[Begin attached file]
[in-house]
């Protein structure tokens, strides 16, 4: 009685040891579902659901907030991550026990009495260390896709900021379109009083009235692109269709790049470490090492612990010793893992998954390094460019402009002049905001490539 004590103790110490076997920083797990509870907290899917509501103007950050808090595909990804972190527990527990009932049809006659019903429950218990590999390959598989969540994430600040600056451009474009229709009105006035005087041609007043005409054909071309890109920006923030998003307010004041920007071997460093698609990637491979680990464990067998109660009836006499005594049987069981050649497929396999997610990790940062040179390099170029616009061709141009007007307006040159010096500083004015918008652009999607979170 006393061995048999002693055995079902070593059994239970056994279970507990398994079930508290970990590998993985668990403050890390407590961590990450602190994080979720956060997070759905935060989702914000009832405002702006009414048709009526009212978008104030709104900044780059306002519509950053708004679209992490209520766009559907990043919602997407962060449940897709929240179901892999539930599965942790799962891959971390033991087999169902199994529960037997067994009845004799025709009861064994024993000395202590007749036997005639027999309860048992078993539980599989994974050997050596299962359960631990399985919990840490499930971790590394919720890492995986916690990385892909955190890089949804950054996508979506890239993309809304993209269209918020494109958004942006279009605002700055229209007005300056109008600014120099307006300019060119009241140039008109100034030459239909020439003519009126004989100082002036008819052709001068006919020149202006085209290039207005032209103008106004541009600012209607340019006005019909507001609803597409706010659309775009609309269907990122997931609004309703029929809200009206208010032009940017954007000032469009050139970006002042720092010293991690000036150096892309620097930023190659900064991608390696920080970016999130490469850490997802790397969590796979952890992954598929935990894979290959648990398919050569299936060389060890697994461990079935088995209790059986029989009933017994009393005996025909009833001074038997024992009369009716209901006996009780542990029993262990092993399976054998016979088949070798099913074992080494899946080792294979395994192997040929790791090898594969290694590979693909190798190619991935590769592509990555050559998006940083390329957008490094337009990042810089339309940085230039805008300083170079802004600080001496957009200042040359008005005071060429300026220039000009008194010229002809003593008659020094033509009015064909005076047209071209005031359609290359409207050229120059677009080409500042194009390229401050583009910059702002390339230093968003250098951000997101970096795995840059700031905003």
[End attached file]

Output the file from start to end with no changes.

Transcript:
[in-house]
């Protein structure tokens, strides 16, 4: 009685040891579902659901907030991550026990009495260390896709900021379109009083009235692109269709790049470490090492612990010793893992998954390094460019402009002049905001490539 004590103790110490076997920083797990509870907290899917509501103007950050808090595909990804972190527990527990009932049809006659019903429950218990590999390959598989969540994430600040600056451009474009229709009105006035005087041609007043005409054909071309890109920006923030998003307010004041920007071997460093698609990637491979680990464990067998109660009836006499005594049987069981050649497929396999997610990790940062040179390099170029616009061709141009007007307006040159010096500083004015918008652009999607979170 006393061995048999002693055995079902070593059994239970056994279970507990398994079930508290970990590998993985668990403050890390407590961590990450602190994080979720956060997070759905935060989702914000009832405002702006009414048709009526009212978008104030709104900044780059306002519509950053708004679209992490209520766009559907990043919602997407962060449940897709929240179901892999539930599965942790799962891959971390033991087999169902199994529960037997067994009845004799025709009861064994024993000395202590007749036997005639027999309860048992078993539980599989994974050997050596299962359960631990399985919990840490499930971790590394919720890492995986916690990385892909955190890089949804950054996508979506890239993309809304993209269209918020494109958004942006279009605002700055229209007005300056109008600014120099307006300019060119009241140039008109100034030459239909020439003519009126004989100082002036008819052709001068006919020149202006085209290039207005032209103008106004541009600012209607340019006005019909507001609803597409706010659309775009609309269907990122997931609004309703029929809200009206208010032009940017954007000032469009050139970006002042720092010293991690000036150096892309620097930023190659900064991608390696920080970016999130490469850490997802790397969590796979952890992954598929935990894979290959648990398919050569299936060389060890697994461990079935088995209790059986029989009933017994009393005996025909009833001074038997024992009369009716209901006996009780542990029993262990092993399976054998016979088949070798099913074992080494899946080792294979395994192997040929790791090898594969290694590979693909190798190619991935590769592509990555050559998006940083390329957008490094337009990042810089339309940085230039805008300083170079802004600080001496957009200042040359008005005071060429300026220039000009008194010229002809003593008659020094033509009015064909005076047209071209005031359609290359409207050229120059677009080409500042194009390229401050583009910059702002390339230093968003250098951000997101970096795995840059700031905003």